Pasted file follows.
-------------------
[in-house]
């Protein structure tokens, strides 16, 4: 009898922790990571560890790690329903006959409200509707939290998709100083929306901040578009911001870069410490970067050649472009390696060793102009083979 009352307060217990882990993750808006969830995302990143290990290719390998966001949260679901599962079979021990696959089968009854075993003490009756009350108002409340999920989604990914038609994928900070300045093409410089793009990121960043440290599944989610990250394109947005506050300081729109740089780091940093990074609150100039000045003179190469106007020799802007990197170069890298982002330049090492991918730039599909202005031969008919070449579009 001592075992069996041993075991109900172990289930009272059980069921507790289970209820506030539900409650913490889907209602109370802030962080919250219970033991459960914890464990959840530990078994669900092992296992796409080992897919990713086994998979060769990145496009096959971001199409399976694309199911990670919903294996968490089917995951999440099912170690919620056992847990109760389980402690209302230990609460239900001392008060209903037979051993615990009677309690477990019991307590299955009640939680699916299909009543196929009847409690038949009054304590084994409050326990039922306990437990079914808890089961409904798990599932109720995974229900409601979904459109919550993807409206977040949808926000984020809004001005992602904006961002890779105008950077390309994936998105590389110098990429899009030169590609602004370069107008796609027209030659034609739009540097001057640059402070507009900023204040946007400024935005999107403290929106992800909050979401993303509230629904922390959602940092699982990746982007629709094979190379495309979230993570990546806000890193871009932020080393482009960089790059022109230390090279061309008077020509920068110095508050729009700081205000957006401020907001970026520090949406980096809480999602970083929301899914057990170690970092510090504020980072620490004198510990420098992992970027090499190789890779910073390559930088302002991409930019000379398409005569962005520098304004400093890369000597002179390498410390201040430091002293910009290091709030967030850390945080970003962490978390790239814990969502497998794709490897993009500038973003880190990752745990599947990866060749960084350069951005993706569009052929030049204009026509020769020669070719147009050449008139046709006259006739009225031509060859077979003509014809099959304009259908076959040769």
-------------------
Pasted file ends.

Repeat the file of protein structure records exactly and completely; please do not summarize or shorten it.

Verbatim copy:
[in-house]
């Protein structure tokens, strides 16, 4: 009898922790990571560890790690329903006959409200509707939290998709100083929306901040578009911001870069410490970067050649472009390696060793102009083979 009352307060217990882990993750808006969830995302990143290990290719390998966001949260679901599962079979021990696959089968009854075993003490009756009350108002409340999920989604990914038609994928900070300045093409410089793009990121960043440290599944989610990250394109947005506050300081729109740089780091940093990074609150100039000045003179190469106007020799802007990197170069890298982002330049090492991918730039599909202005031969008919070449579009 001592075992069996041993075991109900172990289930009272059980069921507790289970209820506030539900409650913490889907209602109370802030962080919250219970033991459960914890464990959840530990078994669900092992296992796409080992897919990713086994998979060769990145496009096959971001199409399976694309199911990670919903294996968490089917995951999440099912170690919620056992847990109760389980402690209302230990609460239900001392008060209903037979051993615990009677309690477990019991307590299955009640939680699916299909009543196929009847409690038949009054304590084994409050326990039922306990437990079914808890089961409904798990599932109720995974229900409601979904459109919550993807409206977040949808926000984020809004001005992602904006961002890779105008950077390309994936998105590389110098990429899009030169590609602004370069107008796609027209030659034609739009540097001057640059402070507009900023204040946007400024935005999107403290929106992800909050979401993303509230629904922390959602940092699982990746982007629709094979190379495309979230993570990546806000890193871009932020080393482009960089790059022109230390090279061309008077020509920068110095508050729009700081205000957006401020907001970026520090949406980096809480999602970083929301899914057990170690970092510090504020980072620490004198510990420098992992970027090499190789890779910073390559930088302002991409930019000379398409005569962005520098304004400093890369000597002179390498410390201040430091002293910009290091709030967030850390945080970003962490978390790239814990969502497998794709490897993009500038973003880190990752745990599947990866060749960084350069951005993706569009052929030049204009026509020769020669070719147009050449008139046709006259006739009225031509060859077979003509014809099959304009259908076959040769």